BOSTON – Senator Michael O. Moore (D-Millbury) was pleased to announce that the Legislature unanimously adopted a resolution to encourage equitable and diverse gender representation on boards of companies in the Commonwealth. The resolution, which passed the Senate in July of this year with support from Sen. Moore, was recently passed by the House of Representatives this week.
“This resolution calls attention to an issue that is far too prevalent, especially in the twenty-first century,” said Sen. Moore “I am hopeful that companies will actively pursue diversifying their leadership teams to ensure that women are provided opportunities to advance professionally. This issue, however, extends beyond gender diversity and encompasses racial, ethnic and religious diversity within top tiers of private companies.”
The legislation encourages privately held and publicly traded companies in Massachusetts to:
1. Adopt policies and practices designed to increase the gender diversity in their boards of directors and senior management groups and set goals by which to measure their progress;
2. Publicly disclose the number of women and total number of individuals on their boards of directors; and
3. Have a minimum of three women directors on boards of nine or more and a minimum of two women directors on boards with fewer than nine directors by December 31, 2018 AND measure their progress toward a goal of equal representation of men and women in leadership positions on an annual basis.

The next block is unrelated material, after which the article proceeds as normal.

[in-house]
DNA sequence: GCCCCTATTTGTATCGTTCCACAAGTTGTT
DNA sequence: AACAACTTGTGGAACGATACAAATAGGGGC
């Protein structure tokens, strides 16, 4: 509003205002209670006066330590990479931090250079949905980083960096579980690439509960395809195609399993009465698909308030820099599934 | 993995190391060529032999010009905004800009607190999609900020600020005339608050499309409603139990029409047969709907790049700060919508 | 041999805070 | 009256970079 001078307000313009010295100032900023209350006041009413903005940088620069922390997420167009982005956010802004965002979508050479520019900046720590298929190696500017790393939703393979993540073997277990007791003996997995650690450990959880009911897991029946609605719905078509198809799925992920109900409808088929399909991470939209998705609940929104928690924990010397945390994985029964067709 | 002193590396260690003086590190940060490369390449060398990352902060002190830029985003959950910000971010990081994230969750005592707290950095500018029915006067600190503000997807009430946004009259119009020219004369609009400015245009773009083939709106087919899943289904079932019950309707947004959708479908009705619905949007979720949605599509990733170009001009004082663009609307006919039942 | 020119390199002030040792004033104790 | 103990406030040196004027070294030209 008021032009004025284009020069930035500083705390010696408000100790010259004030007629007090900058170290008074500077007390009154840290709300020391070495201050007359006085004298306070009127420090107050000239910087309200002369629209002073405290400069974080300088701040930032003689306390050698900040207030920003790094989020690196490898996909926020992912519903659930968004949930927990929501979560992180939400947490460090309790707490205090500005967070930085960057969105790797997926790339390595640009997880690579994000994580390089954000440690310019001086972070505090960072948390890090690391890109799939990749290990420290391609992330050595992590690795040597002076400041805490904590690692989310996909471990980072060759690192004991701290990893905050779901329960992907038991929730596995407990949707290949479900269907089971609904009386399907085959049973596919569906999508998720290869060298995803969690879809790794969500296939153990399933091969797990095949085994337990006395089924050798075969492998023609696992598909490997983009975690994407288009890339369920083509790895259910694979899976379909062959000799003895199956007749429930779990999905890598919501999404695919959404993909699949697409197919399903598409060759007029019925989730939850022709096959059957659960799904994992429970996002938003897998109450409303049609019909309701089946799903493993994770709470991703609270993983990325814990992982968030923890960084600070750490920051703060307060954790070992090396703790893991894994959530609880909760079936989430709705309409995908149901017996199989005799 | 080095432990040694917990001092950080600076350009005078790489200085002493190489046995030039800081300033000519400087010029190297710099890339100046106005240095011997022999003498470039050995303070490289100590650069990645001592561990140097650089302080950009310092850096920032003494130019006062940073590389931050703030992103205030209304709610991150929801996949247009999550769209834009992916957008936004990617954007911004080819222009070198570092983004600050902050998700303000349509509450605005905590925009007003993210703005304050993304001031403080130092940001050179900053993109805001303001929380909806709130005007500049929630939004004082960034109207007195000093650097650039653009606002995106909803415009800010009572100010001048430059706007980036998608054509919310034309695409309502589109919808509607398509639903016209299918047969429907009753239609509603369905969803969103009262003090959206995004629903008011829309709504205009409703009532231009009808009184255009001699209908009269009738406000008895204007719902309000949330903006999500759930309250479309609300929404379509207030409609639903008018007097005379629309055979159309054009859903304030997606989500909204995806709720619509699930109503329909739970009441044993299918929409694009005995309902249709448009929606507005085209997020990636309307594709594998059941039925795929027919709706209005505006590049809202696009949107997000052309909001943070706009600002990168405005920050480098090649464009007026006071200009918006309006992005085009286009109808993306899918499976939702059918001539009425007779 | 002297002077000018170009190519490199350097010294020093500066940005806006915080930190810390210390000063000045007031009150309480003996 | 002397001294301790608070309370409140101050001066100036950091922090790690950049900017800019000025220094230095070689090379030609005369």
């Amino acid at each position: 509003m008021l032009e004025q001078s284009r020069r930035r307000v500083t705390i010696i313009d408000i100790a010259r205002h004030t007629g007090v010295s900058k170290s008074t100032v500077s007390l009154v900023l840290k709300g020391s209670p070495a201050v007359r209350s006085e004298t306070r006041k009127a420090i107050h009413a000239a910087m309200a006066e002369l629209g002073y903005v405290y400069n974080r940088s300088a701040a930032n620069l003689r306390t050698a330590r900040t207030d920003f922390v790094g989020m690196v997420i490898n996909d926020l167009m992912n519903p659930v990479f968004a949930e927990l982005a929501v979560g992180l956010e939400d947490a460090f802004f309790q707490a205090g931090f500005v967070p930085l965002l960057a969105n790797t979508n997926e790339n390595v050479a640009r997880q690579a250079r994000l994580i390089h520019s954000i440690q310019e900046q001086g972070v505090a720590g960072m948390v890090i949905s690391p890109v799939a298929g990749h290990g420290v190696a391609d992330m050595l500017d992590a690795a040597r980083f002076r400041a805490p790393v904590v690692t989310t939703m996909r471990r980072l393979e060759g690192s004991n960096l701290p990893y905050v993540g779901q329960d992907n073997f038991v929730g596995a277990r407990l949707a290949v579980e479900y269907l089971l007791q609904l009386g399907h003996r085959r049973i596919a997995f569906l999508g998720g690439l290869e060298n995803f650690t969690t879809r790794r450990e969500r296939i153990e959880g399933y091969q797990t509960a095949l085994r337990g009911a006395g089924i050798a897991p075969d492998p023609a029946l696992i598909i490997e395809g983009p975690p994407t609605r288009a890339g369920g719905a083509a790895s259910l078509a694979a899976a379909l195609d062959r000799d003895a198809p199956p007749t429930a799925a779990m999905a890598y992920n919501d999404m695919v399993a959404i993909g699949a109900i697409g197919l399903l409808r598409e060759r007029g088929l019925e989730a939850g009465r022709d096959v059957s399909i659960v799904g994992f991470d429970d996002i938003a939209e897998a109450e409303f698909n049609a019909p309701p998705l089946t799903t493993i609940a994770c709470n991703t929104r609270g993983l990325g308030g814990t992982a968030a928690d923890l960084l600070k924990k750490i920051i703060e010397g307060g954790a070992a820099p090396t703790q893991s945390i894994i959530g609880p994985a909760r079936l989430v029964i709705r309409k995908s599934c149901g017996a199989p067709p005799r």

The Boston Club’s 2014 Census of Women Directors and Executive Officers of Massachusetts Public Companies reports that women hold 14.9% of the board seats and 11.8% of executive officer positions in the 100 largest public companies in Massachusetts. Twenty-four of these companies have no women on their boards of directors, 46 have no women executive officers and 19 have no women on their boards of directors or in their executive suites.
A 2014 Credit Suisse report that analyzed over 3,000 companies across the world found that greater gender diversity on boards of directors and in management “are empirically associated with higher returns on equity, higher price/book valuations and superior stock price performance.” In addition, the authors “find no evidence that female led companies reflect greater financial conservatism where leverage is concerned [and] dividend payout ratios have been shown to be higher.”
Additional reports issued by Thomson Reuters (2013), Credit Suisse (2012) and McKinsey (2007, 2010, 2013), reinforce the correlation between greater gender diversity in top management and enhanced corporate performance.
California and Illinois have both adopted “Women on Boards” resolutions and several countries require companies to report on their gender diversity policies. These disclosure requirements have led to progress toward gender and diversity goals in executive positions and on boards.